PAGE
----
In addition, the trial court lessened the potential prejudice to the defendant by giving a number of limiting instructions. The first was given following Mohagel's testimony concerning the incident at the home for the retarded. The second limiting instruction was given following the presentation of evidence concerning the robbery of McGee. Another instruction on both incidents was included in the final charge to the jury. This court has recognized the significance of limiting instructions in order to minimize the potential prejudice in cases where evidence of other crimes is admitted. See, e.g., State v. Brown, 199 Conn. 47, 58, 505 A.2d 1225 (1986); State v. Hauck, supra, 147; see also State v. Rodriguez, 10 Conn. App. 176, 180, 522 A.2d 299 (1987). The trial court's instructions also emphasized that the jury independently assess the similarity between the various offenses and that if it found that the crimes were not similar, it should not credit this evidence at all. Thus, the instructions focused the jury's attention on the precise factors that the trial court had considered when it made its threshold finding of admissibility. The jury was free to attach as much weight to the evidence of other crimes as it thought the evidence merited. In view of the "inherently imprecise nature of the balancing process"; State v. Morowitz, supra, 447; and the numerous limiting instructions given to the jury, we conclude that the trial court did not abuse its discretion in finding that the probative value of the evidence outweighed its prejudicial impact.
The defendant's next claim is that the trial court erred in permitting the state, on its redirect examination of Mohagel, to introduce evidence of prior crimes committed by the defendant at the cathedral. The trial court concluded that defense counsel had "opened the door" during the cross-examination of Mohagel by asking questions that implied that Simms and Mohagel but not the defendant had previously committed crimes at the cathedral. We agree with the trial court's ruling.
Mohagel testified on direct examination that he and Simms had attempted to discourage the defendant from stopping at the cathedral on the night of the homicide. Mohagel explained that, having robbed there before, they knew there was no money to be made. On cross- examination, the defendant asked Mohagel if he knew there was no money to be made at the cathedral because he previously had robbed people there. In testimony both previous and subsequent to this passage, the defendant asked Mohagel numerous questions that implied that he and Simms were participants in numerous criminal activities but that the defendant was not. Following the cross-examination of Mohagel, the state asked the trial court's permission to ask questions on redirect concerning the defendant's involvement in those incidents referred to by Mohagel. The trial court agreed with the state, holding that "[a]ll these little questions lead up to one tendency. Through your cross-examination, there's been a definite tendency to indicate that the participation in the various activities was with Simms and the witness, excluding the defendant. So, there's no question in the Court's mind that that has opened up the door as to whether or not Mr. Jones was ever with them on any of these occasions."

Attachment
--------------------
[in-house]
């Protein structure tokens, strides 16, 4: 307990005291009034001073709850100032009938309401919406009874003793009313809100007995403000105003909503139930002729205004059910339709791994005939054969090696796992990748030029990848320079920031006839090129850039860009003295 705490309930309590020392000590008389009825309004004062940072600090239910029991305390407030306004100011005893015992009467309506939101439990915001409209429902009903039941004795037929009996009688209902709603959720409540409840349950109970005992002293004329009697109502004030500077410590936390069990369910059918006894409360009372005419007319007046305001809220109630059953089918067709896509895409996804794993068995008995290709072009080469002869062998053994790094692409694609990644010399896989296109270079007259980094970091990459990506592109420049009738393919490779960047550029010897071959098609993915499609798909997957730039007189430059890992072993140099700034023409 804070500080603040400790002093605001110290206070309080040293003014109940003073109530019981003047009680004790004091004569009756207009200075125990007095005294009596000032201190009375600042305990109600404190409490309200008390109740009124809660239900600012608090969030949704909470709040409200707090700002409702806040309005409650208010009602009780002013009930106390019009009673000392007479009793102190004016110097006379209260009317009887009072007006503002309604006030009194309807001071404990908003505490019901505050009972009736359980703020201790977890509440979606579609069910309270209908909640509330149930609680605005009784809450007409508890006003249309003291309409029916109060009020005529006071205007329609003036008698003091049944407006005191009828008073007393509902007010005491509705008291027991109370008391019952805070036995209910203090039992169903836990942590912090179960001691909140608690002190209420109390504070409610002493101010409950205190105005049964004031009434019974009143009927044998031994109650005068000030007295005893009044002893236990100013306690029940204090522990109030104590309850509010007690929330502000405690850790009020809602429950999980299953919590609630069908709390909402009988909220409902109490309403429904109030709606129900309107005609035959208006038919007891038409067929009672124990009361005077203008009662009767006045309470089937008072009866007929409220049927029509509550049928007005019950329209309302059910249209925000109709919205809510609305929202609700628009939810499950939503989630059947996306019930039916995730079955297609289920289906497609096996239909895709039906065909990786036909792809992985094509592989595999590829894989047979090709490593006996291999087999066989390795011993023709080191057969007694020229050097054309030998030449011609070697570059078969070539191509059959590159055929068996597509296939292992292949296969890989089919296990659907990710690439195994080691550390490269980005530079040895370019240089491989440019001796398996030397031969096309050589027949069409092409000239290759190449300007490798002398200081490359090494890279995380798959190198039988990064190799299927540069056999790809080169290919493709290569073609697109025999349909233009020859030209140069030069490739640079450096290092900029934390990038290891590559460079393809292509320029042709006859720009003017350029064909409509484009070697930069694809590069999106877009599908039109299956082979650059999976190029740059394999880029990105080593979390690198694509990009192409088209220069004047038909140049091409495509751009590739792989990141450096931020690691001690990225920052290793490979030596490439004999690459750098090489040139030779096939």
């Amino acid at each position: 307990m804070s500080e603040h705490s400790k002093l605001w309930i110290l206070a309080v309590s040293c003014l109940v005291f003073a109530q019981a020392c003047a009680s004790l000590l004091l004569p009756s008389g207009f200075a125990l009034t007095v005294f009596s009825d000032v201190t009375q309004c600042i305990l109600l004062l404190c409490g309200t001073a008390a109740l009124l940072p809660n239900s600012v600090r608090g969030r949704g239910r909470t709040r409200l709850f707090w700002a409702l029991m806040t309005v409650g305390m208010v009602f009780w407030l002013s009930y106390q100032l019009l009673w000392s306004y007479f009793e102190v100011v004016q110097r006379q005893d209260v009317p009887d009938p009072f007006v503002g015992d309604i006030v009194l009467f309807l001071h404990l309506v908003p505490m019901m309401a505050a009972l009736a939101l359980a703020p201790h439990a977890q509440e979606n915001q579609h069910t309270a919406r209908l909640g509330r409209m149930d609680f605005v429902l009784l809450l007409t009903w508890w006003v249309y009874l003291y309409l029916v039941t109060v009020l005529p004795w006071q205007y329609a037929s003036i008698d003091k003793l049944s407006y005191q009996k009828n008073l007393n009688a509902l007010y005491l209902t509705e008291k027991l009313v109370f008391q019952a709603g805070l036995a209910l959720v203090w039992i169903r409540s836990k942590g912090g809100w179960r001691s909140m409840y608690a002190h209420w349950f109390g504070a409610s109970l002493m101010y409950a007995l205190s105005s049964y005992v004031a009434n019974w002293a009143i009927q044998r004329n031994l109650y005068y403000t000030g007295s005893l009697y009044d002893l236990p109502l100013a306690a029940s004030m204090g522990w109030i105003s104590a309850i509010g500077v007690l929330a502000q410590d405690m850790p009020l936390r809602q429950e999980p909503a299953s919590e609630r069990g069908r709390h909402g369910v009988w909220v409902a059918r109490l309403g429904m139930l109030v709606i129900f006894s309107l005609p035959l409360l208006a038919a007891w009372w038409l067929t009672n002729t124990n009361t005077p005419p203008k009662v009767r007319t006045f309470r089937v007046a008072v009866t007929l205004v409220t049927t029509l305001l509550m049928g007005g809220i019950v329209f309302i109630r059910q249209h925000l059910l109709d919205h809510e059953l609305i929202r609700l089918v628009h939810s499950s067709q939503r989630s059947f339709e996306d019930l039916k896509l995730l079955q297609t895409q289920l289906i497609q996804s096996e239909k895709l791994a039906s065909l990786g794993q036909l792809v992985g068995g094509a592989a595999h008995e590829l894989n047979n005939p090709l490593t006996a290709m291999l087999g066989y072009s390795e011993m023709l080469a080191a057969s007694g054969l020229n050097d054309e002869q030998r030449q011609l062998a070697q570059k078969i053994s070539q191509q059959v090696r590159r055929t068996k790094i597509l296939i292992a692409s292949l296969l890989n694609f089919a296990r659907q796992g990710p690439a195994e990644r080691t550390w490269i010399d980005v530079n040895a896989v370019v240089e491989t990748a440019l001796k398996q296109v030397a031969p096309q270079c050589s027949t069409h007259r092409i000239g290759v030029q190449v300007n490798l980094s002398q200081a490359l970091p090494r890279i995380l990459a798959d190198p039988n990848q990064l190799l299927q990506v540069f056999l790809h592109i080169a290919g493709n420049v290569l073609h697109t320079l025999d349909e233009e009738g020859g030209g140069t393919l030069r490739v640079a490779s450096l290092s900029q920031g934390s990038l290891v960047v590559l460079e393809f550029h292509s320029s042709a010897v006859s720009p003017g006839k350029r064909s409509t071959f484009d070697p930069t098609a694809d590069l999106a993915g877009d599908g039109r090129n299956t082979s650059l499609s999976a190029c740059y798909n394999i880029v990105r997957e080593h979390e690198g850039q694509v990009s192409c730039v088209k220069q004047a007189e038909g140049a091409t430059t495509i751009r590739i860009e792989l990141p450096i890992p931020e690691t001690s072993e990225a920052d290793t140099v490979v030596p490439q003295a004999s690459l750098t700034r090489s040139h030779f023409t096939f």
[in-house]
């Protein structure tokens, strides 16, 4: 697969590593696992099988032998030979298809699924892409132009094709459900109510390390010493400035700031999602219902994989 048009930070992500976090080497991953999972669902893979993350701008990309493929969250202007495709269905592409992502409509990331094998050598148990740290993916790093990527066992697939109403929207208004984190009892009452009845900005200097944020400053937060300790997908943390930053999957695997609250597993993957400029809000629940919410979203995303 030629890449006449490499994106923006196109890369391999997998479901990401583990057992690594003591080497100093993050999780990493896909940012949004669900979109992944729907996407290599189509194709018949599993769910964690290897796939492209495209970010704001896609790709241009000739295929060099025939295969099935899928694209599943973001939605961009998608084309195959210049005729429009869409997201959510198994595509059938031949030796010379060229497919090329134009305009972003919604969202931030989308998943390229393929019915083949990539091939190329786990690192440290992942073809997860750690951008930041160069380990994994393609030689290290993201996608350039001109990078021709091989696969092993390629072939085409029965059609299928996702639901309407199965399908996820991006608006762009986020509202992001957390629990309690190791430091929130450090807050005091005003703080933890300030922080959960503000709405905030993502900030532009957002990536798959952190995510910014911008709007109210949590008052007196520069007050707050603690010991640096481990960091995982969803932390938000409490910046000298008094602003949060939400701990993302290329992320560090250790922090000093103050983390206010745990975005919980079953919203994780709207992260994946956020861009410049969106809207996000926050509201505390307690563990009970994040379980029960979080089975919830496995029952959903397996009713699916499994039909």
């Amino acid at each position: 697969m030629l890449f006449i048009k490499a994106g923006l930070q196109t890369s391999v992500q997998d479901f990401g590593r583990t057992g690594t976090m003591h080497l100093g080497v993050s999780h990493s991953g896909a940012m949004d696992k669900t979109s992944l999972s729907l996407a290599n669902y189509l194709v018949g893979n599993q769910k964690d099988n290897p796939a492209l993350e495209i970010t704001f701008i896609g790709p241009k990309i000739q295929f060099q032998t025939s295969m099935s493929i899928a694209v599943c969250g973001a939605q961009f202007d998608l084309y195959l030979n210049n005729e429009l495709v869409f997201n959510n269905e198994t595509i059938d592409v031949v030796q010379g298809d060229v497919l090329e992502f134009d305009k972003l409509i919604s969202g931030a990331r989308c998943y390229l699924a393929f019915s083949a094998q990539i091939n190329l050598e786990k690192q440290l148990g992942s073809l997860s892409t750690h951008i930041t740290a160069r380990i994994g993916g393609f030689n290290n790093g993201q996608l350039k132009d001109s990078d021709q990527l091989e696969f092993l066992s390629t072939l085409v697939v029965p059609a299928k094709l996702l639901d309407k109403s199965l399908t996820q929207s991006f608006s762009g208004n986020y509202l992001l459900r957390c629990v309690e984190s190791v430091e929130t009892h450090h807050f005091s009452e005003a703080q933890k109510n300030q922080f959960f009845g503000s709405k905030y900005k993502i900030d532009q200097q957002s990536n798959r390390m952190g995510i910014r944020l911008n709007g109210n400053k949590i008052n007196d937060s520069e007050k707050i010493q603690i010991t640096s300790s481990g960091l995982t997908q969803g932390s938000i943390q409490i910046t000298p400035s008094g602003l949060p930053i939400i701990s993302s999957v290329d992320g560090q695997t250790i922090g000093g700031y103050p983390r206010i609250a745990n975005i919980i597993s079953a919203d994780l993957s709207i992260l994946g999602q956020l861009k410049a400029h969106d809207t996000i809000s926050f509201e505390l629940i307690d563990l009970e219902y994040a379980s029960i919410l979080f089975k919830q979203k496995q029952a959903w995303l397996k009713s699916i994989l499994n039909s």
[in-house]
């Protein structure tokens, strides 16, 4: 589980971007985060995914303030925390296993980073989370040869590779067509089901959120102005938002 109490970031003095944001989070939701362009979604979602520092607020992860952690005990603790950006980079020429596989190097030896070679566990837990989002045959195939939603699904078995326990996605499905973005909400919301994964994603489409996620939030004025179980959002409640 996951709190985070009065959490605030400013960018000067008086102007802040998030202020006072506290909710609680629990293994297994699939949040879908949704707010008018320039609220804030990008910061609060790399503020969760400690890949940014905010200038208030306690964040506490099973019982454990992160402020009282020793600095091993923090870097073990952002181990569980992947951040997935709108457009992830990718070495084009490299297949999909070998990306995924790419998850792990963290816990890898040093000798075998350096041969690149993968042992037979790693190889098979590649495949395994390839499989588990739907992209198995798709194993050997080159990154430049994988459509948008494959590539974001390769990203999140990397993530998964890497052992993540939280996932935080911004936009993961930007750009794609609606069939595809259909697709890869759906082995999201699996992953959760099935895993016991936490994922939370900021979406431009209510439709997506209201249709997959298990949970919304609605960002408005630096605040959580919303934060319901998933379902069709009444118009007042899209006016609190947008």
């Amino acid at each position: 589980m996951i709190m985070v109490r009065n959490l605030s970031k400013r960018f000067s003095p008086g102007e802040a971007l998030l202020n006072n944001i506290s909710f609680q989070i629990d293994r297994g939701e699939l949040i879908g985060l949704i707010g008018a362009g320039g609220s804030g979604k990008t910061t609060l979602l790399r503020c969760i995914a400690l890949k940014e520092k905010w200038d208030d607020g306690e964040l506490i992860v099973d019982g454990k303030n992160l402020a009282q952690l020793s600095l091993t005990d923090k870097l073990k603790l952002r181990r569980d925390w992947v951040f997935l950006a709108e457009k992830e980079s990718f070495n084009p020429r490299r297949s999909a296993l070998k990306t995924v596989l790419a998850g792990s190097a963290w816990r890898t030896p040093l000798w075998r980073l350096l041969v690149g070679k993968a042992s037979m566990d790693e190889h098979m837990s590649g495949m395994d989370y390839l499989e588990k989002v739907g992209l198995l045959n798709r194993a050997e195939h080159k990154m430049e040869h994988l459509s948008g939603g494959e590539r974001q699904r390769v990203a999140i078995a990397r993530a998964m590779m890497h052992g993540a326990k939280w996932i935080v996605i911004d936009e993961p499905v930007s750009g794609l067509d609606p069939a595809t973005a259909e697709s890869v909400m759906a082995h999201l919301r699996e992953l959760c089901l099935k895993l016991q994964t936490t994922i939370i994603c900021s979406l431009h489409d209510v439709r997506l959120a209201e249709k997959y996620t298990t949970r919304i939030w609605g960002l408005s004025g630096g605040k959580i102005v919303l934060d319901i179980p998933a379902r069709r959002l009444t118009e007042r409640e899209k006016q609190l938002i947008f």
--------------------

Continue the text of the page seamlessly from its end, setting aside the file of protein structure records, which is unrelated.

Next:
The state proceeded to elicit testimony from Mohagel that the defendant had committed "[a]bout three" other robberies at the cathedral with Mohagel. Mohagel testified that he and the defendant had robbed two men who were praying, that Mohagel was a lookout while the defendant had stolen a woman's pocketbook and that the defendant had robbed money from a man whom he shoved into a closet while Mohagel was stealing a woman's purse. Mohagel also testified that in addition to participating in these three robberies, he and the defendant had stolen money from the poor boxes at the cathedral. The trial court, during the trial, instructed the jury that this redirect testimony by Mohagel was offered only for the purpose of correcting the inference that Simms and Mohagel, but not the defendant, had considerable prior experience committing crimes at the cathedral. In its final charge to the jury, the trial court repeated the limiting instruction, reminding the jury that this evidence was admitted to rebut the suggestion that the defendant had not participated in other crimes at the cathedral and had no knowledge of them.